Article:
Msg 1 Posted: 03:46 PM 01/18/08 (CST)
On Rainy Lake, Sand Bay is producing walleyes in 32-36 feet of water. The American Narrows area continues to provide steady walleye action in 36-40 feet of water. Anglers are now reaching the east end of the lake, where they report consistent walleye action. The best northern pike activity is taking place off Cranberry Island in 10-12 feet of water.
The humps of Bowstring Lake are producing walleyes and crappies during low-light hours. Work the 10- to 12-foot weedlines of Lake Wabana for northern pike. Big Splithand and Little Ball Club lakes are providing sporadic crappie action during evening hours. Caribou Lake is kicking out rainbow trout in 25 feet of water, as is Taylor Lake in 10-30 feet of water. The majority of trout are hitting waxworms or power bait on small jigs.
The trout season opened with good numbers of lake trout being pulled from Burntside Lake. A good rainbow bite is being reported on Miners Lake, with brook trout coming from Mound Lake, and plenty of splake taken from Tofte Lake. Numbers of large northern pike are being pulled from most area lakes, while Shagawa Lake continues to produce walleyes and jumbo perch.
Lake trout can be found suspended at 55 feet of water on Lake Saganaga, with limits being taken. The laker action has been just as good about 45 feet down on Bearskin, Trout and Clearwater lakes. Jigging spoons and airplane jigs have been the best bet. Spoons have also produced quite a few splake on Musquash Lake. Look to Kimball and Boys lakes for steady rainbow trout action. Walleye reports remain minimal.
Boulder and Fish lakes are producing walleyes and crappies in 12-14 feet of water during evening hours. Shiner minnows worked in 6 feet of water on Rice Lake during the day has been best for northern pike. Anglers fishing from shore on Lake Superior are catching cohos by using waxworms under floats, or working crawlers on the bottom. No kamloops are being reported.
A consistent sunfish and crappie bite is being reported from Davis Bay on Big Sandy Lake. The sharp breaks in the narrows of Big Sandy Lake are giving up a few walleyes at night. Look to the weedlines of Lake Minnewawa for northern pike, although most fish have been small.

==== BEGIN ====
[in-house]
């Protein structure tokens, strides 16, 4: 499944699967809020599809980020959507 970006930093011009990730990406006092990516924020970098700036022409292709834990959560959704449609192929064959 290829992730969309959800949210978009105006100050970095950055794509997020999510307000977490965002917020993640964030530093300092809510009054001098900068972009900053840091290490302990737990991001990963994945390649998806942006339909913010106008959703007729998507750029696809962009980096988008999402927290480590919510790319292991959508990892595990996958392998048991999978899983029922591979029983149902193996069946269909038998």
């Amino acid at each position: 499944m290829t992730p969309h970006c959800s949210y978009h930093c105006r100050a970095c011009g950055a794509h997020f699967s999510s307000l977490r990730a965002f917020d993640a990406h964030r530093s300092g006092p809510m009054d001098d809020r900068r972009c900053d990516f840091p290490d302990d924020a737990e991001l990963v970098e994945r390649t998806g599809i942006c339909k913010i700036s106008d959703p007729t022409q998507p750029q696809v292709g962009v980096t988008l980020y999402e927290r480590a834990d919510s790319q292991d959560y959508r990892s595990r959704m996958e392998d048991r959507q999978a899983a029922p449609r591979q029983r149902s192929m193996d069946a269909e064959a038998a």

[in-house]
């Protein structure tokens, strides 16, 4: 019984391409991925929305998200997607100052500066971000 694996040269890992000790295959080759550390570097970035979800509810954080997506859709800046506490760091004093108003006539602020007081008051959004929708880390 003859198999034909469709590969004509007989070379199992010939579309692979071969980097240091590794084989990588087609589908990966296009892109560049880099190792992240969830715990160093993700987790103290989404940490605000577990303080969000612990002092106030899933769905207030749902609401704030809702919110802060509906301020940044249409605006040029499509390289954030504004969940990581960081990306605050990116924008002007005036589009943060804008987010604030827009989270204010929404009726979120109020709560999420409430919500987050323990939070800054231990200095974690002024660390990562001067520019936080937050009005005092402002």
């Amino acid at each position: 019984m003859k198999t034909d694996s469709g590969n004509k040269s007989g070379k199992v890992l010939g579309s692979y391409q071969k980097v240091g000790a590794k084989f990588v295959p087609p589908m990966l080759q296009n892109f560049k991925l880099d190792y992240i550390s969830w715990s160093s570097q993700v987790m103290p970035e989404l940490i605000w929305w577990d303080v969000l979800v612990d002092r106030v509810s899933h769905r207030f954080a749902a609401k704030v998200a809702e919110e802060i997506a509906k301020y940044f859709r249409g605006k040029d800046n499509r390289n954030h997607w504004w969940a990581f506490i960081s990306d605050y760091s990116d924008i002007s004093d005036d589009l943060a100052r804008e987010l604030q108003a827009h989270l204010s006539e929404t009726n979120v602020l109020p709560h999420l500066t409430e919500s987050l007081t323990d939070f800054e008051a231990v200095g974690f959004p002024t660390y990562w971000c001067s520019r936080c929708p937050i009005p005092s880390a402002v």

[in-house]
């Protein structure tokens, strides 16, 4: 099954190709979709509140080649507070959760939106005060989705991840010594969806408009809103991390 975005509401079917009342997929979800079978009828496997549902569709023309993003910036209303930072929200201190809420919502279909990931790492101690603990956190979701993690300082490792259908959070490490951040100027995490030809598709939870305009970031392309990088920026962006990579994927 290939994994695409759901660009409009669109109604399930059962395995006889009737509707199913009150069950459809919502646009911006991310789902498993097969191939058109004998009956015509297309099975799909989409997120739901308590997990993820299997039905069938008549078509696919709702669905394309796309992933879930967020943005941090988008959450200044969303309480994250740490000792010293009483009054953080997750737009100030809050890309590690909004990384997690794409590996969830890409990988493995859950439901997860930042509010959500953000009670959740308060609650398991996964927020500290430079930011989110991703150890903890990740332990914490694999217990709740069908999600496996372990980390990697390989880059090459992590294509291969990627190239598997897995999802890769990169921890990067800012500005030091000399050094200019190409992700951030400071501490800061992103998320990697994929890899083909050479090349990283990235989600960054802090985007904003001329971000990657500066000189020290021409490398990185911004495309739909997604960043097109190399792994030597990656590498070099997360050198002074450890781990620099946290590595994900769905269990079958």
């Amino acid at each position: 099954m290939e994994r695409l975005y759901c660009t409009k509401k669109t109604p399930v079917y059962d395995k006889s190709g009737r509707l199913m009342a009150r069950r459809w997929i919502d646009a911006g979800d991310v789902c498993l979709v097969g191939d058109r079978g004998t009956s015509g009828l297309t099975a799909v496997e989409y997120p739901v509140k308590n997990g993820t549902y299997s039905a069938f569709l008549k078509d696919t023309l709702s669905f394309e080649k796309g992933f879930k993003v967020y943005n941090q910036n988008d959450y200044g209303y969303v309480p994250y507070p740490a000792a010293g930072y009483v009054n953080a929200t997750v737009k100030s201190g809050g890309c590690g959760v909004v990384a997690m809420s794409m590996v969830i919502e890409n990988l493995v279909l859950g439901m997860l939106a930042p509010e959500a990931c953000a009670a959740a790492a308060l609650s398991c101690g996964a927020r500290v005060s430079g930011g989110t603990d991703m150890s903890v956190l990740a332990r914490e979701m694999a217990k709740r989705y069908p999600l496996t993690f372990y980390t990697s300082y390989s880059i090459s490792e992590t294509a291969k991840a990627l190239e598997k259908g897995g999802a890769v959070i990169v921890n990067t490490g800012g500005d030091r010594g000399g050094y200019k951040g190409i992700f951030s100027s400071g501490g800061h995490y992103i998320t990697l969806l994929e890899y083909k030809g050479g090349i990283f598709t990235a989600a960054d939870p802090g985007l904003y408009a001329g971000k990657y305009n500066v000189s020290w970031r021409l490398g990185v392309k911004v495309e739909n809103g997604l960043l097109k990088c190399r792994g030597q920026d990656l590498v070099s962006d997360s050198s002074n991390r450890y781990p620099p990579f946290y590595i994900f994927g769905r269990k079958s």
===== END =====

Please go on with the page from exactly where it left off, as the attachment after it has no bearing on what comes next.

On Lake of the Woods, there has been a major transition to deeper depths on the main lake this week. The majority of consistent walleye and sauger action is now coming from 30-40 feet of water. The Rainy River is providing steady walleye action in depths 18-20 feet, with the ice now averaging 12-14 inches deep. Depths of 22-26 feet at the reefs south of Oak Island have produced the best walleye activity in the Northwest Angle and Islands area.
On Upper Red Lake, walleyes and an occasional crappie are being pulled from 12-14 feet of water during low-light hours along the south shore. On the north end, the Hillmans Access area has been best for walleyes, as well as more consistent crappie action, in 12 feet of water. Northern pike continue to be taken from the shoreline breaks and other walleye locations.
On Lake Bemidji, set lines and sucker minnows are turning walleyes in 20-30 feet of water. An occasional walleye and some good-sized perch are being pulled from 20 feet of water on Lake Plantagenet. Look to the shallow, shoreline structure of Grace Lake for bluegills. Northern pike are hitting in depths of 15-25 feet on Lake Irvine.
On Lake Winnibigoshish, the perch bite has improved, however the bite remains inconsistent. The better locations this week have been in 30-32 feet of water at Horseshoe and Moses bars. A shallow bite is also being reported along the west side points in 16-18 feet of water. An occasional walleye is being taken during evening hours from the bars. Northern pike remain active in areas holding perch.
On Leech Lake, steady walleye action is being reported on the 25- to 32-foot humps of Walker Bay. Sand Point is producing walleyes during low-light hours in 18-20 feet of water. Perch action has slowed, although some fish continue to be pulled off Pine Point, towards the Grandview Flats, in depths of 6-10 feet. The north side of the Shingobee Bay harbor is worth checking out for lots of bluegills.